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A ten-year retrospective evaluation of acute flaccid myelitis at 5 pediatric centers in the United States, 2005–2014

  • Margaret M. Cortese ,

    Roles Conceptualization, Data curation, Formal analysis, Methodology, Supervision, Writing – original draft, Writing – review & editing

    mcortese@cdc.gov

    Affiliation Division of Viral Diseases, National Center for Immunization and Respiratory Diseases, National Center for Emerging and Zoonotic Infectious Diseases, Centers for Disease Control and Prevention, Atlanta, Georgia, United States of America

  • Anita K. Kambhampati,

    Roles Conceptualization, Data curation, Funding acquisition, Methodology, Writing – review & editing

    Affiliation Contracting Agency to the Division of Viral Diseases, IHRC, Inc., Centers for Disease Control and Prevention, Atlanta, Georgia, United States of America

  • Jennifer E. Schuster,

    Roles Data curation, Investigation, Methodology, Writing – review & editing

    Affiliation Division of Infectious Diseases, Department of Pediatrics, Children’s Mercy Kansas City, Kansas City, Missouri, United States of America

  • Zaid Alhinai,

    Roles Data curation, Investigation, Methodology, Writing – review & editing

    Current address: Pediatric Infectious Diseases, Department of Child Health, Sultan Qaboos University, Muscat, Oman

    Affiliation Division of Infectious Diseases, Department of Pediatrics, Alpert Medical School, Hasbro Children’s Hospital, Brown University, Providence, Rhode Island, United States of America

  • Gary R. Nelson,

    Roles Data curation, Investigation, Methodology, Writing – review & editing

    Affiliation Division of Child Neurology, Department of Pediatrics, Primary Children’s Hospital, University of Utah, Salt Lake City, Utah, United States of America

  • Gloria J. Guzman Perez-Carrillo,

    Roles Data curation, Investigation, Writing – review & editing

    Affiliation Neuroradiology Section, Mallinckrodt Institute of Radiology, St. Louis Children’s Hospital, Washington University School of Medicine, St. Louis, Missouri, United States of America

  • Arastoo Vossough,

    Roles Conceptualization, Data curation, Investigation, Methodology, Writing – review & editing

    Affiliation Department of Radiology, Children’s Hospital of Philadelphia, University of Pennsylvania, Philadelphia, Pennsylvania, United States of America

  • Michael A. Smit,

    Roles Data curation, Investigation, Writing – review & editing

    Current address: Division of Infectious Diseases, Department of Pediatrics, Children’s Hospital Los Angeles and Keck School of Medicine of University of Southern California, Los Angeles, California, United States of America

    Affiliation Division of Infectious Diseases, Department of Pediatrics, Alpert Medical School, Hasbro Children’s Hospital, Brown University, Providence, Rhode Island, United States of America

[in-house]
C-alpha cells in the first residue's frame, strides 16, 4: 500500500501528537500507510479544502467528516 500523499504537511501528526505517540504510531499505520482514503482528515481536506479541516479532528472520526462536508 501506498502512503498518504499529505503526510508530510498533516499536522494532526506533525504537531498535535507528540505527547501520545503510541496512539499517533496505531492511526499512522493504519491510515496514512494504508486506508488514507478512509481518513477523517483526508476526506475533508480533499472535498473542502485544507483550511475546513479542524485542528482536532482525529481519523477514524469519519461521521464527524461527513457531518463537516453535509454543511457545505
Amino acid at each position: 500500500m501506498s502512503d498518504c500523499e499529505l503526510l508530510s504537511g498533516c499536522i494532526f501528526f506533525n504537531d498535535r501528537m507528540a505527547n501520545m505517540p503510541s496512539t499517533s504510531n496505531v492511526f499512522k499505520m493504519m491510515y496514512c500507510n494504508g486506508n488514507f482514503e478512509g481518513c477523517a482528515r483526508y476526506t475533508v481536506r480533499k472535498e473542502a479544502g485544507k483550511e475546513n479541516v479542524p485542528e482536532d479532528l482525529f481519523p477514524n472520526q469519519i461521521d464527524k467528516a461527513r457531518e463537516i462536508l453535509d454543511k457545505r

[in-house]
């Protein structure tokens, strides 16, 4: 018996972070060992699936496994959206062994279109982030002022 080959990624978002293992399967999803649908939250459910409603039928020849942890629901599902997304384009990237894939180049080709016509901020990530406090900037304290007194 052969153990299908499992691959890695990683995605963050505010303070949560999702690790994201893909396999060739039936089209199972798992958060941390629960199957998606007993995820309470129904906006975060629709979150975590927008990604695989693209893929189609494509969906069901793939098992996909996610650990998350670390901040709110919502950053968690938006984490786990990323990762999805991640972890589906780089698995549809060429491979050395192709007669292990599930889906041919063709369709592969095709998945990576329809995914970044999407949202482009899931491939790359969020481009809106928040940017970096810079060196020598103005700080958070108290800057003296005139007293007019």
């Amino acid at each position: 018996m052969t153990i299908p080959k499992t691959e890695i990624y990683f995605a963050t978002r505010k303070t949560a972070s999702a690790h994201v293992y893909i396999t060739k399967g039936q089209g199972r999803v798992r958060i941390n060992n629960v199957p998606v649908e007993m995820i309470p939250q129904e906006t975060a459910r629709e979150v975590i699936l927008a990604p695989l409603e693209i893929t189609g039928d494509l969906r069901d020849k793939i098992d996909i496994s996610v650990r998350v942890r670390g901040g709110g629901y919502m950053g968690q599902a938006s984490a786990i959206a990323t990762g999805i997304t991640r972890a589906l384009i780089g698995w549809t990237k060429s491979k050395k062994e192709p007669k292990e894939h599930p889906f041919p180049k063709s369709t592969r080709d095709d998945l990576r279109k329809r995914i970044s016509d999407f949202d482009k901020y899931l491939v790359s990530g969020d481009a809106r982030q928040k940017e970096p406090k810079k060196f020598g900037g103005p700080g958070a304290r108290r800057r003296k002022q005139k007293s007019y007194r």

• Robert C. McKinstry,

    Roles Conceptualization, Investigation, Methodology, Writing – review & editing

    Affiliation Neuroradiology Section, Mallinckrodt Institute of Radiology, St. Louis Children’s Hospital, Washington University School of Medicine, St. Louis, Missouri, United States of America

  • Timothy Zinkus,

    Roles Investigation, Writing – review & editing

    Affiliation Department of Radiology, Children’s Mercy Kansas City, Kansas City, Missouri, United States of America

  • Kevin R. Moore,

    Roles Investigation, Writing – review & editing

    Affiliation Department of Medical Imaging, Primary Children’s Hospital, University of Utah, Salt Lake City, Utah, United States of America

  • Jeffrey M. Rogg,

    Roles Investigation, Writing – review & editing

    Affiliation Department of Diagnostic Imaging, Alpert Medical School, Hasbro Children’s Hospital, Brown University, Providence, Rhode Island, United States of America

  • Meghan S. Candee,

    Roles Data curation, Investigation, Writing – review & editing

    Affiliation Division of Child Neurology, Department of Pediatrics, Primary Children’s Hospital, University of Utah, Salt Lake City, Utah, United States of America

  • James J. Sejvar,

    Roles Conceptualization, Investigation, Supervision, Writing – review & editing

    Affiliation Division of High-Consequence Pathogens and Pathology, National Center for Emerging and Zoonotic Infectious Diseases, Centers for Disease Control and Prevention, Atlanta, Georgia, United States of America

  • Sarah E. Hopkins

    Roles Conceptualization, Data curation, Investigation, Methodology, Supervision, Writing – original draft, Writing – review & editing

    Affiliation Division of Neurology, Children’s Hospital of Philadelphia, University of Pennsylvania, Philadelphia, Pennsylvania, United States of America

A ten-year retrospective evaluation of acute flaccid myelitis at 5 pediatric centers in the United States, 2005–2014

  • Margaret M. Cortese, 
  • Anita K. Kambhampati, 
  • Jennifer E. Schuster, 
  • Zaid Alhinai, 
  • Gary R. Nelson, 
  • Gloria J. Guzman Perez-Carrillo, 
  • Arastoo Vossough, 
  • Michael A. Smit, 
  • Robert C. McKinstry, 
  • Timothy Zinkus
PLOS
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Abstract

Background

Acute flaccid myelitis (AFM) is a severe illness similar to paralytic poliomyelitis. It is unclear how frequently AFM occurred in U.S. children after poliovirus elimination. In 2014, an AFM cluster was identified in Colorado, prompting passive US surveillance that yielded 120 AFM cases of unconfirmed etiology. Subsequently, increased reports were received in 2016 and 2018. To help inform investigations on causality of the recent AFM outbreaks, our objective was to determine how frequently AFM had occurred before 2014, and if 2014 cases had different characteristics.